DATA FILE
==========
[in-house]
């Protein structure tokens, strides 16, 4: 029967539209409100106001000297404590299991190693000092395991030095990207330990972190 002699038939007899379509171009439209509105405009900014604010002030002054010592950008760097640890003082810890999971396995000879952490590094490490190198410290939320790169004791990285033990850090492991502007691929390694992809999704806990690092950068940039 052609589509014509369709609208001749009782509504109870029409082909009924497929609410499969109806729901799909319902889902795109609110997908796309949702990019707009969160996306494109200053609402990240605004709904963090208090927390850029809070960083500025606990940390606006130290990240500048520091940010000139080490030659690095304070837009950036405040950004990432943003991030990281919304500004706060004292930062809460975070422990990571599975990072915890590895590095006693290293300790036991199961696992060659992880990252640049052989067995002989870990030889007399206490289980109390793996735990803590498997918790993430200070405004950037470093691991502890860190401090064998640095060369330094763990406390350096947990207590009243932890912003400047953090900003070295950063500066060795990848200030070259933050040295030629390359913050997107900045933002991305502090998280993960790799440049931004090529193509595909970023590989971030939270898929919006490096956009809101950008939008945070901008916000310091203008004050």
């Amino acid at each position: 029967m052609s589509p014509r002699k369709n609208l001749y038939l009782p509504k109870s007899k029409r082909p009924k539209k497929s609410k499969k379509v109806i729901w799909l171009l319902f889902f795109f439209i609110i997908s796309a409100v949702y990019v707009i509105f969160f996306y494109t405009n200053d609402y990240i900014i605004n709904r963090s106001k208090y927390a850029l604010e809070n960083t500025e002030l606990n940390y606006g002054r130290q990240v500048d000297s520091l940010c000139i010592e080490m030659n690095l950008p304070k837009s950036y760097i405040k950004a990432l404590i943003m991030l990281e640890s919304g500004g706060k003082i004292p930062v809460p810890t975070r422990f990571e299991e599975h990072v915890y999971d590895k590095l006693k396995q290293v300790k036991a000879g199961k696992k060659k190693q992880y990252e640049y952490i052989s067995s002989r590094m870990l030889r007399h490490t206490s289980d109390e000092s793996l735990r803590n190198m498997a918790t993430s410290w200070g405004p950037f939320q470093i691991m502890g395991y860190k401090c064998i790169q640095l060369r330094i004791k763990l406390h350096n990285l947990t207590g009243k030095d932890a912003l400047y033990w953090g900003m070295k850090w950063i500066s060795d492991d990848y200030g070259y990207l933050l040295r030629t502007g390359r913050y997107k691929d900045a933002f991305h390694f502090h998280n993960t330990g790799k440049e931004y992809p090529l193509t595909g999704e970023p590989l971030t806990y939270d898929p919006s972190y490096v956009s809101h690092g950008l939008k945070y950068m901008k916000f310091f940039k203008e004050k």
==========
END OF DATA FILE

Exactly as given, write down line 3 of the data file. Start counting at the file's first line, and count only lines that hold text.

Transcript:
């Amino acid at each position: 029967m052609s589509p014509r002699k369709n609208l001749y038939l009782p509504k109870s007899k029409r082909p009924k539209k497929s609410k499969k379509v109806i729901w799909l171009l319902f889902f795109f439209i609110i997908s796309a409100v949702y990019v707009i509105f969160f996306y494109t405009n200053d609402y990240i900014i605004n709904r963090s106001k208090y927390a850029l604010e809070n960083t500025e002030l606990n940390y606006g002054r130290q990240v500048d000297s520091l940010c000139i010592e080490m030659n690095l950008p304070k837009s950036y760097i405040k950004a990432l404590i943003m991030l990281e640890s919304g500004g706060k003082i004292p930062v809460p810890t975070r422990f990571e299991e599975h990072v915890y999971d590895k590095l006693k396995q290293v300790k036991a000879g199961k696992k060659k190693q992880y990252e640049y952490i052989s067995s002989r590094m870990l030889r007399h490490t206490s289980d109390e000092s793996l735990r803590n190198m498997a918790t993430s410290w200070g405004p950037f939320q470093i691991m502890g395991y860190k401090c064998i790169q640095l060369r330094i004791k763990l406390h350096n990285l947990t207590g009243k030095d932890a912003l400047y033990w953090g900003m070295k850090w950063i500066s060795d492991d990848y200030g070259y990207l933050l040295r030629t502007g390359r913050y997107k691929d900045a933002f991305h390694f502090h998280n993960t330990g790799k440049e931004y992809p090529l193509t595909g999704e970023p590989l971030t806990y939270d898929p919006s972190y490096v956009s809101h690092g950008l939008k945070y950068m901008k916000f310091f940039k203008e004050k």